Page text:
2. Increase the priority of proliferation resistance in design and development of all future nuclear energy systems.
3. Develop & strengthen international collaborations on key proliferation-resistant technologies.
4. Align federal programs to reflect the fact that there is no urgent need to initiate reprocessing or to develop additional spent fuel repositories in the US.
We agree with the first three recommendations, and discuss the fourth below. In general, we feel that the report does not examine the nature of the proliferation problem carefully enough, and the recommendations are too timid to deal with the potential for proliferation.
Today’s proliferation fears go back to two portions of the Non-Proliferation Treaty, Paragraph 3 of Article III, and Paragraph 1 of Article IV. The first states:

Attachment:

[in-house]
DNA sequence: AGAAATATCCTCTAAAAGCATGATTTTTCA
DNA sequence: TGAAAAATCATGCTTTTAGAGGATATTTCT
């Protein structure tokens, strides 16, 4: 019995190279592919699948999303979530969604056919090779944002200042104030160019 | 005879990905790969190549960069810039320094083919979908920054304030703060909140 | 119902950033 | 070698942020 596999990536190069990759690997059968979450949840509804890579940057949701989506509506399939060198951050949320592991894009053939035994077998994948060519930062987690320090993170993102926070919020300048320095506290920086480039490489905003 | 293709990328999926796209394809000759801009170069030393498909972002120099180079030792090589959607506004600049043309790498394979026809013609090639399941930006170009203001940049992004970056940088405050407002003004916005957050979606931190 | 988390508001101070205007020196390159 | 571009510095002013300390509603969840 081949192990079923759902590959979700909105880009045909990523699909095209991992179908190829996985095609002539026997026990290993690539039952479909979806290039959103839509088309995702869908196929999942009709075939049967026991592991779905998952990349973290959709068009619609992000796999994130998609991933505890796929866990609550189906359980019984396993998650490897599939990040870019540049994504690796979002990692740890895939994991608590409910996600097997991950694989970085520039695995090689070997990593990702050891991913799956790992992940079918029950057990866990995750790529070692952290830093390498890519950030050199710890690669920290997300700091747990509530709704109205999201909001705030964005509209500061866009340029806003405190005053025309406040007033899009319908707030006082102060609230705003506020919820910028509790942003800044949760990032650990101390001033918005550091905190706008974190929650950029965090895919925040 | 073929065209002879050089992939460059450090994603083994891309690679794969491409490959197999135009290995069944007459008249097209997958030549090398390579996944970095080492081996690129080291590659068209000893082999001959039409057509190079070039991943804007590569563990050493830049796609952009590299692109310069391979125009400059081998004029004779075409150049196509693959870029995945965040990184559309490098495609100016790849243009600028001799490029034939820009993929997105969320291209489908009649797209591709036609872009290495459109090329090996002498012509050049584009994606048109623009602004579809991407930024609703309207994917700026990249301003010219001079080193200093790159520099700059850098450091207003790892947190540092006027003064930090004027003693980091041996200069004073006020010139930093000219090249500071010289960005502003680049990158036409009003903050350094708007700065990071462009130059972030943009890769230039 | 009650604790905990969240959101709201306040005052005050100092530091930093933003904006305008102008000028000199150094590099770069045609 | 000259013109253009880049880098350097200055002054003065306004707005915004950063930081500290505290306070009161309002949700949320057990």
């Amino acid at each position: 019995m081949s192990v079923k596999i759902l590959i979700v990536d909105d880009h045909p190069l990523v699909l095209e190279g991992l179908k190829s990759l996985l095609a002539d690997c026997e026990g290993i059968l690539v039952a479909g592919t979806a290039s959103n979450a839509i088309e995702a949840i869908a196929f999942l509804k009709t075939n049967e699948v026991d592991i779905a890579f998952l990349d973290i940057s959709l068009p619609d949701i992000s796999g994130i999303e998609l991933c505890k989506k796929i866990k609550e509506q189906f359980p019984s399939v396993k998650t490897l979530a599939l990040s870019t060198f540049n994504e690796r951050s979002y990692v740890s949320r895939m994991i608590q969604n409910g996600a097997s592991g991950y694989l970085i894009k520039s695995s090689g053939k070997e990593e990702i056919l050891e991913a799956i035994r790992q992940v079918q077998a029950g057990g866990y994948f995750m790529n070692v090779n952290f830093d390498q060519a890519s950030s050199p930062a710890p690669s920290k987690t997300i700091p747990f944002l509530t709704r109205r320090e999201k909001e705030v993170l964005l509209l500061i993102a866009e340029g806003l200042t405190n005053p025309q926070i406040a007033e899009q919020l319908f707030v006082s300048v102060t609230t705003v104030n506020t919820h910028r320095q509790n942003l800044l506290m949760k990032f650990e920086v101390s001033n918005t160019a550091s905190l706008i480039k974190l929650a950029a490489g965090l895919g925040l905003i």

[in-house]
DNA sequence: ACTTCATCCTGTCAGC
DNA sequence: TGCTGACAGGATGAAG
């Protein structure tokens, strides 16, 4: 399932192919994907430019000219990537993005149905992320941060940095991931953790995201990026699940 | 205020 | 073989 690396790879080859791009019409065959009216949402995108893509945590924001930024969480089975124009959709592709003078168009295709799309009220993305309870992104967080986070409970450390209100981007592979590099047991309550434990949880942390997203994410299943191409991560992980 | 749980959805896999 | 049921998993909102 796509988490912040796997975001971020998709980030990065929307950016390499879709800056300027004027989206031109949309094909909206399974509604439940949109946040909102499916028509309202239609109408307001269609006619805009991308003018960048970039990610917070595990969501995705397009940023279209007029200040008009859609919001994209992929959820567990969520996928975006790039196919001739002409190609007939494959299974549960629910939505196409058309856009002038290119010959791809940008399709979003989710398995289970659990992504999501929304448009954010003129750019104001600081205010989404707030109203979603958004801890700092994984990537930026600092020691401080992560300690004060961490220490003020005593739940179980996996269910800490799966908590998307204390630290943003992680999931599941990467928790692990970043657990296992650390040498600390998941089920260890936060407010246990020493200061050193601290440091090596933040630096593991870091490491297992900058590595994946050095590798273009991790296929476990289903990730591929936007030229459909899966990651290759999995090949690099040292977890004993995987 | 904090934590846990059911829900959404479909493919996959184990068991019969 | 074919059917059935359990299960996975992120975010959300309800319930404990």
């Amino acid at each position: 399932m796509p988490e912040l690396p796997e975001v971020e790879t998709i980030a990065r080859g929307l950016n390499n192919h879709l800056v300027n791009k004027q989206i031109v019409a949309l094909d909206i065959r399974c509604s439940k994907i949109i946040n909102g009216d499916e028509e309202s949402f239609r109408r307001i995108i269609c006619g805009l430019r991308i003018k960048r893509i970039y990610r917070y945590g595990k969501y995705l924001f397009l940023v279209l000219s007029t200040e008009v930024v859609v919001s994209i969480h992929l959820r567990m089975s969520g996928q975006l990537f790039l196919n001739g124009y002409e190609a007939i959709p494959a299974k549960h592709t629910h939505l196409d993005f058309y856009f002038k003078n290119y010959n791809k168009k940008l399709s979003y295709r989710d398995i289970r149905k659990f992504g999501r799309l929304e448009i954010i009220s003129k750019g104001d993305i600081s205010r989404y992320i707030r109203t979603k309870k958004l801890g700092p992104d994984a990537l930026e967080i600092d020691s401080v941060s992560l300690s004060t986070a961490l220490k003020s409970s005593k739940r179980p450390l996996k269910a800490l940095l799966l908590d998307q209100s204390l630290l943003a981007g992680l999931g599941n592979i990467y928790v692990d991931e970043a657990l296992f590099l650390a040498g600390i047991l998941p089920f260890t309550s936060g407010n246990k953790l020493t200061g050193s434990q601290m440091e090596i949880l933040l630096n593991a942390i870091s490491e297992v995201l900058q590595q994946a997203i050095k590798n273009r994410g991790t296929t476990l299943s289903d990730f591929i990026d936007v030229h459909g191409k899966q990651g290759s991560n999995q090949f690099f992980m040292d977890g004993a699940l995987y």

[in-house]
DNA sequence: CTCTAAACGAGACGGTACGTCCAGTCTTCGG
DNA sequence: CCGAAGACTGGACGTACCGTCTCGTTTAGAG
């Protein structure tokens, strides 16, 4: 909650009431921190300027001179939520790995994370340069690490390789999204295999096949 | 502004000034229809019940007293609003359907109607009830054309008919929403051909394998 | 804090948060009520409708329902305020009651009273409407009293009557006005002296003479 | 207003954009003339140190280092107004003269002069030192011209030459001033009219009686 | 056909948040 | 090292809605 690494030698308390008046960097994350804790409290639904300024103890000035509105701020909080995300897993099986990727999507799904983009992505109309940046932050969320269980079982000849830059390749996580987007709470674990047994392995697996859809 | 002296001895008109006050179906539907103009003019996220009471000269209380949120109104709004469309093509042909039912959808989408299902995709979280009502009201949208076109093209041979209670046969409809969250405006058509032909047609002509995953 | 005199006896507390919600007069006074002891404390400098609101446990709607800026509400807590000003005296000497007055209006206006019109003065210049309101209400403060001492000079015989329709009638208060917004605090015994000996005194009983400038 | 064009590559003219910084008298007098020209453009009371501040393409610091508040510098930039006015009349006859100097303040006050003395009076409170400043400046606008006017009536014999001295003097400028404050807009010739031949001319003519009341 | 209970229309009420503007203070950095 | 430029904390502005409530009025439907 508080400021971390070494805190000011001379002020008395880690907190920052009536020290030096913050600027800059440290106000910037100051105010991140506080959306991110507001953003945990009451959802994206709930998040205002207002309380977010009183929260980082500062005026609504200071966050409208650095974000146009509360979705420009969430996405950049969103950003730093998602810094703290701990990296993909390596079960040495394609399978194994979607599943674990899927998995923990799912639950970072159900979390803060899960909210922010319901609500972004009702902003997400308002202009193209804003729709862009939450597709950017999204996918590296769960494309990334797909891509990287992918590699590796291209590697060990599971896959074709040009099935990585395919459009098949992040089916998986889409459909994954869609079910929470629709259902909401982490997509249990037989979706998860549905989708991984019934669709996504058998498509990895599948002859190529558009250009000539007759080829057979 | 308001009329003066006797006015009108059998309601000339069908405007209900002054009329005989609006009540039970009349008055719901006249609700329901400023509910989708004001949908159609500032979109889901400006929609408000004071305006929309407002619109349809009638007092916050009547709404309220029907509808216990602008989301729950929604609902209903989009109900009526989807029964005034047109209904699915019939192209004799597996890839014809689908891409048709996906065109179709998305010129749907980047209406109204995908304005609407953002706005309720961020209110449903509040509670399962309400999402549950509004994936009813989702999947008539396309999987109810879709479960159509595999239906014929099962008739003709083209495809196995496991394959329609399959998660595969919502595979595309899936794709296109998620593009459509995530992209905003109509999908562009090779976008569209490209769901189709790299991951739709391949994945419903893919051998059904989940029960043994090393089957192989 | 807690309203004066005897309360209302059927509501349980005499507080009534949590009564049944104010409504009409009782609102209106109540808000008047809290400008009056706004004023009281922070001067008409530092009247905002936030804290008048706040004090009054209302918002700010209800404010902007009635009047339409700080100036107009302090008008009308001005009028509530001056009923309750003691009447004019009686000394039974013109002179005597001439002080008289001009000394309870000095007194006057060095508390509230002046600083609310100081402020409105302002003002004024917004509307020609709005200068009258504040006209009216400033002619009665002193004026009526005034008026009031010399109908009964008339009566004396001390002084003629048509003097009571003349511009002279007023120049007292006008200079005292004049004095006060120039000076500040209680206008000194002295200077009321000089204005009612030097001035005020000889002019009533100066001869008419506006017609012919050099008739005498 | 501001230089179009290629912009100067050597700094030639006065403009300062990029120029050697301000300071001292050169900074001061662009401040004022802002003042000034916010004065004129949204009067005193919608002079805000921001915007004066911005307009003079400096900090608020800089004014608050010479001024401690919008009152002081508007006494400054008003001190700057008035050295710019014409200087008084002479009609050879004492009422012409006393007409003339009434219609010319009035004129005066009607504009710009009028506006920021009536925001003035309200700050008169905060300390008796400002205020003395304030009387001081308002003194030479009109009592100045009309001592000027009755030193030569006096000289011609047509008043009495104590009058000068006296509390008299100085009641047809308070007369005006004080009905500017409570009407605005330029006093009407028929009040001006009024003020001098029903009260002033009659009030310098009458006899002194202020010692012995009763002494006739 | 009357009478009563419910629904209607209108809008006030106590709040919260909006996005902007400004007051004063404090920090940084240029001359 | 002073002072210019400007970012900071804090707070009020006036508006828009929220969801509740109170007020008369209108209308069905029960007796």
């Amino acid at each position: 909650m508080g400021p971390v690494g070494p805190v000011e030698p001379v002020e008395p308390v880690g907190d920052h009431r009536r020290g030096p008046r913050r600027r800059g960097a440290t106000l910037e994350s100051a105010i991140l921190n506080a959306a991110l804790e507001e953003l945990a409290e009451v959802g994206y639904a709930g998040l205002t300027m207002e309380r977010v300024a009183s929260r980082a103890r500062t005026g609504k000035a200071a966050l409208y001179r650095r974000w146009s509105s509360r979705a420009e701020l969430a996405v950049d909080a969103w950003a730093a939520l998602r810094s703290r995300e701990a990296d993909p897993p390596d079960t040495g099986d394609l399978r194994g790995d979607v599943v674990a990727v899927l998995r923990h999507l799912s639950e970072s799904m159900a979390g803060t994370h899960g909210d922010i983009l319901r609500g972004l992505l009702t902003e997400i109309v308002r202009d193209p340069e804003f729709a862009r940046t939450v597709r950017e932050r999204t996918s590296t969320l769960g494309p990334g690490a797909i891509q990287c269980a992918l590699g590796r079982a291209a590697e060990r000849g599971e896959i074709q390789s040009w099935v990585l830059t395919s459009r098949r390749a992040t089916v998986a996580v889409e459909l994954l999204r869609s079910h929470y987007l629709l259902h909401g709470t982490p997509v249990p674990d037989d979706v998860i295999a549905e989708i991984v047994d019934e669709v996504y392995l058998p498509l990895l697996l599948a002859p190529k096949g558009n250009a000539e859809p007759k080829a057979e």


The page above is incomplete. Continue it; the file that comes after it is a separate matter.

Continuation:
“The safeguards required by this article shall be implemented in a manner designed to comply with Article IV of this Treaty, and to avoid hampering the economic or technological development of the Parties or international cooperation in the field of peaceful nuclear activities, including the international exchange of nuclear material and equipment for the processing, use or production of nuclear material for peaceful purposes in accordance with the provisions of this article and the principle of safeguarding set forth in the Preamble of the Treaty.”
The second emphasizes that
“Nothing in this Treaty shall be interpreted as affecting the inalienable right of all the Parties to the Treaty to develop research, production and use of nuclear energy for peaceful purposes without discrimination and in conformity with articles I and II of this Treaty.”